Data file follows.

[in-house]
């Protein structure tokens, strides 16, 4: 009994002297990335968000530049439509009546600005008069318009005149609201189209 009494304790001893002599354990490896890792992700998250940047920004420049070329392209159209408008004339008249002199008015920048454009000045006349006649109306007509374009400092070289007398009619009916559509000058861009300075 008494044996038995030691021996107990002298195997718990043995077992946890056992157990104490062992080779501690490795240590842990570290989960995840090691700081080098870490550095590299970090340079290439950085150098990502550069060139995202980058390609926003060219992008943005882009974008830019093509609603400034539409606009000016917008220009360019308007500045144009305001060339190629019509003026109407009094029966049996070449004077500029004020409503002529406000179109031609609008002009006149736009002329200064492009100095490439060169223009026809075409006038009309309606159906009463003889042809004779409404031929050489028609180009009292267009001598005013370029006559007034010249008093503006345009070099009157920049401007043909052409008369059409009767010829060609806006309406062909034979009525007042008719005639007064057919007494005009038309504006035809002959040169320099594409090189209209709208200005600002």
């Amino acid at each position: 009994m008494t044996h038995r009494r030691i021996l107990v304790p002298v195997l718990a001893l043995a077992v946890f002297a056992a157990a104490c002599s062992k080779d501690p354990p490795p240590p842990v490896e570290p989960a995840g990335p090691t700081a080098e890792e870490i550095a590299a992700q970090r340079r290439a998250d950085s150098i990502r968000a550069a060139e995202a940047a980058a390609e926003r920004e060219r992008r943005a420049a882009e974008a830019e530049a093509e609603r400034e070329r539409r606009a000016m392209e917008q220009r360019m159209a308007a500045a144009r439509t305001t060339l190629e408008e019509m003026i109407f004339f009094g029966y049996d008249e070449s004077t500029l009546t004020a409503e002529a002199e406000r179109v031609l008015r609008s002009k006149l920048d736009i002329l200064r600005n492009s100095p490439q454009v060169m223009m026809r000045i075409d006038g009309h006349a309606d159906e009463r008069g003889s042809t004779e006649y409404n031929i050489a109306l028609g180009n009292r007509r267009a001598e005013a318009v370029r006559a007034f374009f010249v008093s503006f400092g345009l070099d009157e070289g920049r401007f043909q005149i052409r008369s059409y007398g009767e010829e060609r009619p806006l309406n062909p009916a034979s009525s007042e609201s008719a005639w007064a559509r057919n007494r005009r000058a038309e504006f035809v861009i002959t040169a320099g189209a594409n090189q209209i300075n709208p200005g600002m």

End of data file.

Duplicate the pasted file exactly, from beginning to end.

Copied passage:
[in-house]
């Protein structure tokens, strides 16, 4: 009994002297990335968000530049439509009546600005008069318009005149609201189209 009494304790001893002599354990490896890792992700998250940047920004420049070329392209159209408008004339008249002199008015920048454009000045006349006649109306007509374009400092070289007398009619009916559509000058861009300075 008494044996038995030691021996107990002298195997718990043995077992946890056992157990104490062992080779501690490795240590842990570290989960995840090691700081080098870490550095590299970090340079290439950085150098990502550069060139995202980058390609926003060219992008943005882009974008830019093509609603400034539409606009000016917008220009360019308007500045144009305001060339190629019509003026109407009094029966049996070449004077500029004020409503002529406000179109031609609008002009006149736009002329200064492009100095490439060169223009026809075409006038009309309606159906009463003889042809004779409404031929050489028609180009009292267009001598005013370029006559007034010249008093503006345009070099009157920049401007043909052409008369059409009767010829060609806006309406062909034979009525007042008719005639007064057919007494005009038309504006035809002959040169320099594409090189209209709208200005600002």
């Amino acid at each position: 009994m008494t044996h038995r009494r030691i021996l107990v304790p002298v195997l718990a001893l043995a077992v946890f002297a056992a157990a104490c002599s062992k080779d501690p354990p490795p240590p842990v490896e570290p989960a995840g990335p090691t700081a080098e890792e870490i550095a590299a992700q970090r340079r290439a998250d950085s150098i990502r968000a550069a060139e995202a940047a980058a390609e926003r920004e060219r992008r943005a420049a882009e974008a830019e530049a093509e609603r400034e070329r539409r606009a000016m392209e917008q220009r360019m159209a308007a500045a144009r439509t305001t060339l190629e408008e019509m003026i109407f004339f009094g029966y049996d008249e070449s004077t500029l009546t004020a409503e002529a002199e406000r179109v031609l008015r609008s002009k006149l920048d736009i002329l200064r600005n492009s100095p490439q454009v060169m223009m026809r000045i075409d006038g009309h006349a309606d159906e009463r008069g003889s042809t004779e006649y409404n031929i050489a109306l028609g180009n009292r007509r267009a001598e005013a318009v370029r006559a007034f374009f010249v008093s503006f400092g345009l070099d009157e070289g920049r401007f043909q005149i052409r008369s059409y007398g009767e010829e060609r009619p806006l309406n062909p009916a034979s009525s007042e609201s008719a005639w007064a559509r057919n007494r005009r000058a038309e504006f035809v861009i002959t040169a320099g189209a594409n090189q209209i300075n709208p200005g600002m």